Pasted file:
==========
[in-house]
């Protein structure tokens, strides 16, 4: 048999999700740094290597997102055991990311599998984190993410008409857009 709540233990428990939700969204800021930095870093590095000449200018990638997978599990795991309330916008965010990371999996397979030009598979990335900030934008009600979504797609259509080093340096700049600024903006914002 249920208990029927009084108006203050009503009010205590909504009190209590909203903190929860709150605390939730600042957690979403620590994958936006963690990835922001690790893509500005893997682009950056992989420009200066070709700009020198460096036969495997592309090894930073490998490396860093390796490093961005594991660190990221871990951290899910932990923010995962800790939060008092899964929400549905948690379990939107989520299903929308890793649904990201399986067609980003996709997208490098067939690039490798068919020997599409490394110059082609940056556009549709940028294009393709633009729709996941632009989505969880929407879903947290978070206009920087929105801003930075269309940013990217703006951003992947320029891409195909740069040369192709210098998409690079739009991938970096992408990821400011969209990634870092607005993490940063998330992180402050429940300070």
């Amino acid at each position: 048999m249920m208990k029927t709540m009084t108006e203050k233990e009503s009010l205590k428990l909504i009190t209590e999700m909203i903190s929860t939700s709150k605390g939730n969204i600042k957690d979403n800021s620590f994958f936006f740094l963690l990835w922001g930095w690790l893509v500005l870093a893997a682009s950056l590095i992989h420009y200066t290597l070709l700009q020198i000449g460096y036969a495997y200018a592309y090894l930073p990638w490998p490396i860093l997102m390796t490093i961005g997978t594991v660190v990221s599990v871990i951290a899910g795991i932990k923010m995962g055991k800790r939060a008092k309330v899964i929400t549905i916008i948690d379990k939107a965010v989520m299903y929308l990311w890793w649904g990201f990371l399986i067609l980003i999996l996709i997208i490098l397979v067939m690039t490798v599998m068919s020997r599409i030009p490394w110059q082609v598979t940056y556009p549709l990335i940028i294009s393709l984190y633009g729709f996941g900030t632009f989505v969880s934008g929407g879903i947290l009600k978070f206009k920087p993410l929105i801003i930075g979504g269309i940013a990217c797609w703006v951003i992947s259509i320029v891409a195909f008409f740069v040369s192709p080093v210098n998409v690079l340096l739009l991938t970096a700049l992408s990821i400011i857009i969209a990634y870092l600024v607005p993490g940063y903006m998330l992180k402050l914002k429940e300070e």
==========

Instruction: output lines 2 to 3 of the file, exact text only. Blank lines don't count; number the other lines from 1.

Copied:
């Protein structure tokens, strides 16, 4: 048999999700740094290597997102055991990311599998984190993410008409857009 709540233990428990939700969204800021930095870093590095000449200018990638997978599990795991309330916008965010990371999996397979030009598979990335900030934008009600979504797609259509080093340096700049600024903006914002 249920208990029927009084108006203050009503009010205590909504009190209590909203903190929860709150605390939730600042957690979403620590994958936006963690990835922001690790893509500005893997682009950056992989420009200066070709700009020198460096036969495997592309090894930073490998490396860093390796490093961005594991660190990221871990951290899910932990923010995962800790939060008092899964929400549905948690379990939107989520299903929308890793649904990201399986067609980003996709997208490098067939690039490798068919020997599409490394110059082609940056556009549709940028294009393709633009729709996941632009989505969880929407879903947290978070206009920087929105801003930075269309940013990217703006951003992947320029891409195909740069040369192709210098998409690079739009991938970096992408990821400011969209990634870092607005993490940063998330992180402050429940300070």
């Amino acid at each position: 048999m249920m208990k029927t709540m009084t108006e203050k233990e009503s009010l205590k428990l909504i009190t209590e999700m909203i903190s929860t939700s709150k605390g939730n969204i600042k957690d979403n800021s620590f994958f936006f740094l963690l990835w922001g930095w690790l893509v500005l870093a893997a682009s950056l590095i992989h420009y200066t290597l070709l700009q020198i000449g460096y036969a495997y200018a592309y090894l930073p990638w490998p490396i860093l997102m390796t490093i961005g997978t594991v660190v990221s599990v871990i951290a899910g795991i932990k923010m995962g055991k800790r939060a008092k309330v899964i929400t549905i916008i948690d379990k939107a965010v989520m299903y929308l990311w890793w649904g990201f990371l399986i067609l980003i999996l996709i997208i490098l397979v067939m690039t490798v599998m068919s020997r599409i030009p490394w110059q082609v598979t940056y556009p549709l990335i940028i294009s393709l984190y633009g729709f996941g900030t632009f989505v969880s934008g929407g879903i947290l009600k978070f206009k920087p993410l929105i801003i930075g979504g269309i940013a990217c797609w703006v951003i992947s259509i320029v891409a195909f008409f740069v040369s192709p080093v210098n998409v690079l340096l739009l991938t970096a700049l992408s990821i400011i857009i969209a990634y870092l600024v607005p993490g940063y903006m998330l992180k402050l914002k429940e300070e």